Animal Control Took Care Of It

Barry Purcell

© Copyright 2022 by Barry Purcell

Photo by Wilson Chen on Unsplash
 Photo by Wilson Chen on Unsplash

In 2007, I moved from Ireland to California in an attempt to save a marriage. I suddenly found myself transplanted from a land of permanent dampness and rolling green hills to a land of constantly blaring sunshine, capricious earthquakes and dusty rocks as far as the eye can see in every direction.

The marriage failed. I moved to a one-person apartment in Murrieta, halfway between Los Angeles and San Diego. I knew nothing and no one. I didnít have a cell phone. My laptop was in a computer shop in Laguna Niguel and would take a month to repair. I had no connection to a world beyond my field of vision. The grid had shuffled me off.

I took this time to go for walks around my neighbourhood and then on increasingly long drives to increasingly remote areas. I wanted to see some of the wildlife. During my walks, I had seen coyotes, whose twilight camouflage is so effective that I didnít even notice them mere feet away and who only came to my attention when they started rustling through the trash. I became braver in my attempts to track down these wonderful animals closer to their homes.

I had heard dark stories of dangerous American wild animals but I was never one to blindly accept propaganda. I was given stern warnings from lots of official government websites about bears and sharks and alligators and mountain lions.

I had never come close to a bear, but there was a famous conservation activist called Timothy Treadwell who was attacked only after thirteen years of spending his summers in Alaska harassing these allegedly dangerous animals. In my opinion, this represents enormous restraint on the part of the bear population.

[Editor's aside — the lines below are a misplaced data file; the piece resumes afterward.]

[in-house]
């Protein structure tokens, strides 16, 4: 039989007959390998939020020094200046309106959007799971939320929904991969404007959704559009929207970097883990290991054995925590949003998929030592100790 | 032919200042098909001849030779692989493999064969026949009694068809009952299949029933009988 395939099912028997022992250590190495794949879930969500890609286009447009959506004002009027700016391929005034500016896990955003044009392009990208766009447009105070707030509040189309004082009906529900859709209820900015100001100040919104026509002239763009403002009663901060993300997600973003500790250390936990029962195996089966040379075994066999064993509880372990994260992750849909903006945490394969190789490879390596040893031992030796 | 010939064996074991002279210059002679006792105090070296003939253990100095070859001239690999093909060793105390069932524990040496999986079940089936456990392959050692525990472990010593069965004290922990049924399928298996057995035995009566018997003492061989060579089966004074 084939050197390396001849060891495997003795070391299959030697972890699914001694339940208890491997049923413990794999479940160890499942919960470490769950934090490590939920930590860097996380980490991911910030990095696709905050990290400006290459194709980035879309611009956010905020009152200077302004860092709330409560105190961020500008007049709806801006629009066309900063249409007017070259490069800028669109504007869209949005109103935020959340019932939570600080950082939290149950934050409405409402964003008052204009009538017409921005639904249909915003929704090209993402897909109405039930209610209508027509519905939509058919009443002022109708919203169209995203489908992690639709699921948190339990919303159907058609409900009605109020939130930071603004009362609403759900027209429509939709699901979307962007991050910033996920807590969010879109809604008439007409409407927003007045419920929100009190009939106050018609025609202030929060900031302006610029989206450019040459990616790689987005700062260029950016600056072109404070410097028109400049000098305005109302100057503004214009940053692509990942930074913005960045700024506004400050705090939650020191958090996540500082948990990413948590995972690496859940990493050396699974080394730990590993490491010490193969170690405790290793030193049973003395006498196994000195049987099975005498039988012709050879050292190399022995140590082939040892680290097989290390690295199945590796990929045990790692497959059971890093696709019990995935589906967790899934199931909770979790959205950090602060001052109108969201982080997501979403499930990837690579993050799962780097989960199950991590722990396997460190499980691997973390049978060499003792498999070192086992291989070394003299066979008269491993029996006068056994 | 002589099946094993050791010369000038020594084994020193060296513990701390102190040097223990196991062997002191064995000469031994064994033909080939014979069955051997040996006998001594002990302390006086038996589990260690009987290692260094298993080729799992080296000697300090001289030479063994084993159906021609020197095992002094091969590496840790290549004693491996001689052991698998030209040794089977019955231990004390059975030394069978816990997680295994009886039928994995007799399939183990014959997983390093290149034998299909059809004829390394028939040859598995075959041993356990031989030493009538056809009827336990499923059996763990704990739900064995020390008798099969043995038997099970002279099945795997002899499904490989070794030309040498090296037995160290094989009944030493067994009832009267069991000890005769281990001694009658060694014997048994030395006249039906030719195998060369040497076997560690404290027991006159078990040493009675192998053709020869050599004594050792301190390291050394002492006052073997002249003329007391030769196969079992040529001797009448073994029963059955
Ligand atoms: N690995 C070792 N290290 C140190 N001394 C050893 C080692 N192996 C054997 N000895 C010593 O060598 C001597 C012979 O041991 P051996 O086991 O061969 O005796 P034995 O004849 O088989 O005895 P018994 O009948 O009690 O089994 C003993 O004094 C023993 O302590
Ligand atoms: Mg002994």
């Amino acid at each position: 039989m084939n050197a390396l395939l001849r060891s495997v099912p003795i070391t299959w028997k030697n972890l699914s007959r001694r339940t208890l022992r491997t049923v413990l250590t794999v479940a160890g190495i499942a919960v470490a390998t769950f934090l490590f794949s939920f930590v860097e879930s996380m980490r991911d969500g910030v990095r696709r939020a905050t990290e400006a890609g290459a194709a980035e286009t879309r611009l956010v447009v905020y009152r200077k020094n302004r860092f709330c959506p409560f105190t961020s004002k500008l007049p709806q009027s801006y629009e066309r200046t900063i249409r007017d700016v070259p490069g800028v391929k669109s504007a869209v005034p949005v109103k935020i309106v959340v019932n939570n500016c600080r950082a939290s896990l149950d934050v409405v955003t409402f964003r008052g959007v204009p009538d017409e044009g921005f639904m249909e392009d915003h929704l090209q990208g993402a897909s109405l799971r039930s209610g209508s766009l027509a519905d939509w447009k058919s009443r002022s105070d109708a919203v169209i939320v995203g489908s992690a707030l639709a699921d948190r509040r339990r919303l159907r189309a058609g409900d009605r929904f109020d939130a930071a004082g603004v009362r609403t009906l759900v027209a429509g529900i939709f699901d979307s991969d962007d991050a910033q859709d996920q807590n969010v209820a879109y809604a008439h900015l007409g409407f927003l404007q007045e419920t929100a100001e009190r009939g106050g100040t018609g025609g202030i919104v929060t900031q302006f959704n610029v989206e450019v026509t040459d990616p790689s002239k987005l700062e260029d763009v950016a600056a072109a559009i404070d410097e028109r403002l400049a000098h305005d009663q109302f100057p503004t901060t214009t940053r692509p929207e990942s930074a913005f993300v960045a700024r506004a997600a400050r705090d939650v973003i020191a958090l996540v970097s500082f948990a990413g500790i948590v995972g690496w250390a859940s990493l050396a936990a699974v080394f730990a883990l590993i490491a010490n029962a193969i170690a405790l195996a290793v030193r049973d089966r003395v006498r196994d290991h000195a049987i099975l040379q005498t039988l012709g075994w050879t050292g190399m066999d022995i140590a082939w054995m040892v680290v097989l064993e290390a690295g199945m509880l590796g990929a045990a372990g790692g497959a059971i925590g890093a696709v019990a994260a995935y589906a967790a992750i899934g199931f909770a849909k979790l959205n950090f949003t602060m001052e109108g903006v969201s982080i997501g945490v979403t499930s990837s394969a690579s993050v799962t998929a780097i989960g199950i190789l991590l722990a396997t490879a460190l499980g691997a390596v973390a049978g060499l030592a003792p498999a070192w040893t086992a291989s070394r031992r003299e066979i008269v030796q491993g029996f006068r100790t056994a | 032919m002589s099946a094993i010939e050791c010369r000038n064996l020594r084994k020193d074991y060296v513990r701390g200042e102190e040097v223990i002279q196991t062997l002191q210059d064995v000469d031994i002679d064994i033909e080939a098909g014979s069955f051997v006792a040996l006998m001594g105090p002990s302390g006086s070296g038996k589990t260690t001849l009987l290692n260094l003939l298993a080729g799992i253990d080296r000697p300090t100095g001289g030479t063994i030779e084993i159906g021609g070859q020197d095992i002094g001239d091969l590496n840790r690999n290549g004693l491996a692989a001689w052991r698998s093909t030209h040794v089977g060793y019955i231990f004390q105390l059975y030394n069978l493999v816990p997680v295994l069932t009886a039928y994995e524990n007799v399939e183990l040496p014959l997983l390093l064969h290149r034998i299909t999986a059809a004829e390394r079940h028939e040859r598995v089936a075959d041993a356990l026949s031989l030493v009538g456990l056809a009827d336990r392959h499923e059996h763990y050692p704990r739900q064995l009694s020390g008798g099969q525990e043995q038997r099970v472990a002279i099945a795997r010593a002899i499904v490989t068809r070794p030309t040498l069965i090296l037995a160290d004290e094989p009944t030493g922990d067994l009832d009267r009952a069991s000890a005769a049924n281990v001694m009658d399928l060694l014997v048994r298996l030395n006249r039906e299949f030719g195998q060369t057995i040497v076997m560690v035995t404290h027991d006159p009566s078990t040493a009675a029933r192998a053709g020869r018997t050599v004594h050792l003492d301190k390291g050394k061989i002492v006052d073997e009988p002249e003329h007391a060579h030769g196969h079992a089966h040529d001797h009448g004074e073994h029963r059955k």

As I cannot swim, I have never come close to a shark either but I had personal experience of alligators during a visit to the Everglades National Park in Florida. There was a raised wooden walkway through alligator-infested areas and lots of warnings on fence posts at regular intervals. Most of the alligators I saw were just sitting on the bank of the water in rows. In an effort to impress a girl, I hopped over the waist-high fence and patted one of them on the head. There was no reaction from that alligator, but one of his friends slid into the water. The park warden, on the other hand, started shouting at me in a panic. Clearly he had believed the hype and was expecting violence.

In fact, Iíve never seen a real-life alligator do anything at all other than sit in mud or slowly move into the water. I have no reason to fear them. I strongly suspect sharks have been subject to a similar disinformation campaign. I would be confident swimming with the most ostensibly dangerous sharks in the world.

My experience with mountain lions is different. The following is a faithful transcription of a phone conversation I had with my father back in Ireland from my Murietta apartment in the late summer of 2007.

My father: At last he calls. How are things in the colonies?